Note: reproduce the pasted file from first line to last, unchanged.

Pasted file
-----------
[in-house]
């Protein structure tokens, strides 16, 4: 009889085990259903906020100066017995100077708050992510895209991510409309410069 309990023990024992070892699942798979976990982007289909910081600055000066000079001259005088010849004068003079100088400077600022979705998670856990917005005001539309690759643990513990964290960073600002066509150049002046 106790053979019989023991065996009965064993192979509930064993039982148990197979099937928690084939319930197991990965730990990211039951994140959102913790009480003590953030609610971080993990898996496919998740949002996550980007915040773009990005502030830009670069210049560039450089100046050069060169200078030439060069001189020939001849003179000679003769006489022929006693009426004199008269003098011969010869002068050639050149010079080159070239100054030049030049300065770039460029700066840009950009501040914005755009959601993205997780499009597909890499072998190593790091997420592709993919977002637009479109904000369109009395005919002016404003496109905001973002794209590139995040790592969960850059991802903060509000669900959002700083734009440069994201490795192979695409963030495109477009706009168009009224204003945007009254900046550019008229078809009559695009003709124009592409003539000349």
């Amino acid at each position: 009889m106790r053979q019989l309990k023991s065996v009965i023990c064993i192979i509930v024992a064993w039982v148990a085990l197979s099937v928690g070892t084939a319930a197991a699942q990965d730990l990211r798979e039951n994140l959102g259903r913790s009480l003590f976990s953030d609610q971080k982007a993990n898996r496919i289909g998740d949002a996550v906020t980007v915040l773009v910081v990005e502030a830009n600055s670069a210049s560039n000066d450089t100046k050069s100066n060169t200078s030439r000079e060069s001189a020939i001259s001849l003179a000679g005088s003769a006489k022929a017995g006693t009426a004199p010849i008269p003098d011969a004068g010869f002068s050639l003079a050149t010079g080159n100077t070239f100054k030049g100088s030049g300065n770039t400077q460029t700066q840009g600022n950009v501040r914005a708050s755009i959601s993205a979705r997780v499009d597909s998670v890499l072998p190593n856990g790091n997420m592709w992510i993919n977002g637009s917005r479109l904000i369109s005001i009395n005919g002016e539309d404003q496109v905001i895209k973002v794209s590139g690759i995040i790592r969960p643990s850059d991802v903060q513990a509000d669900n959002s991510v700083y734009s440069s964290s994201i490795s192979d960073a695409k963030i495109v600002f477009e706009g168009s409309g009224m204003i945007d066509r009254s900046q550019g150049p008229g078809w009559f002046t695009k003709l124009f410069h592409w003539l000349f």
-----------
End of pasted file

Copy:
[in-house]
């Protein structure tokens, strides 16, 4: 009889085990259903906020100066017995100077708050992510895209991510409309410069 309990023990024992070892699942798979976990982007289909910081600055000066000079001259005088010849004068003079100088400077600022979705998670856990917005005001539309690759643990513990964290960073600002066509150049002046 106790053979019989023991065996009965064993192979509930064993039982148990197979099937928690084939319930197991990965730990990211039951994140959102913790009480003590953030609610971080993990898996496919998740949002996550980007915040773009990005502030830009670069210049560039450089100046050069060169200078030439060069001189020939001849003179000679003769006489022929006693009426004199008269003098011969010869002068050639050149010079080159070239100054030049030049300065770039460029700066840009950009501040914005755009959601993205997780499009597909890499072998190593790091997420592709993919977002637009479109904000369109009395005919002016404003496109905001973002794209590139995040790592969960850059991802903060509000669900959002700083734009440069994201490795192979695409963030495109477009706009168009009224204003945007009254900046550019008229078809009559695009003709124009592409003539000349």
């Amino acid at each position: 009889m106790r053979q019989l309990k023991s065996v009965i023990c064993i192979i509930v024992a064993w039982v148990a085990l197979s099937v928690g070892t084939a319930a197991a699942q990965d730990l990211r798979e039951n994140l959102g259903r913790s009480l003590f976990s953030d609610q971080k982007a993990n898996r496919i289909g998740d949002a996550v906020t980007v915040l773009v910081v990005e502030a830009n600055s670069a210049s560039n000066d450089t100046k050069s100066n060169t200078s030439r000079e060069s001189a020939i001259s001849l003179a000679g005088s003769a006489k022929a017995g006693t009426a004199p010849i008269p003098d011969a004068g010869f002068s050639l003079a050149t010079g080159n100077t070239f100054k030049g100088s030049g300065n770039t400077q460029t700066q840009g600022n950009v501040r914005a708050s755009i959601s993205a979705r997780v499009d597909s998670v890499l072998p190593n856990g790091n997420m592709w992510i993919n977002g637009s917005r479109l904000i369109s005001i009395n005919g002016e539309d404003q496109v905001i895209k973002v794209s590139g690759i995040i790592r969960p643990s850059d991802v903060q513990a509000d669900n959002s991510v700083y734009s440069s964290s994201i490795s192979d960073a695409k963030i495109v600002f477009e706009g168009s409309g009224m204003i945007d066509r009254s900046q550019g150049p008229g078809w009559f002046t695009k003709l124009f410069h592409w003539l000349f």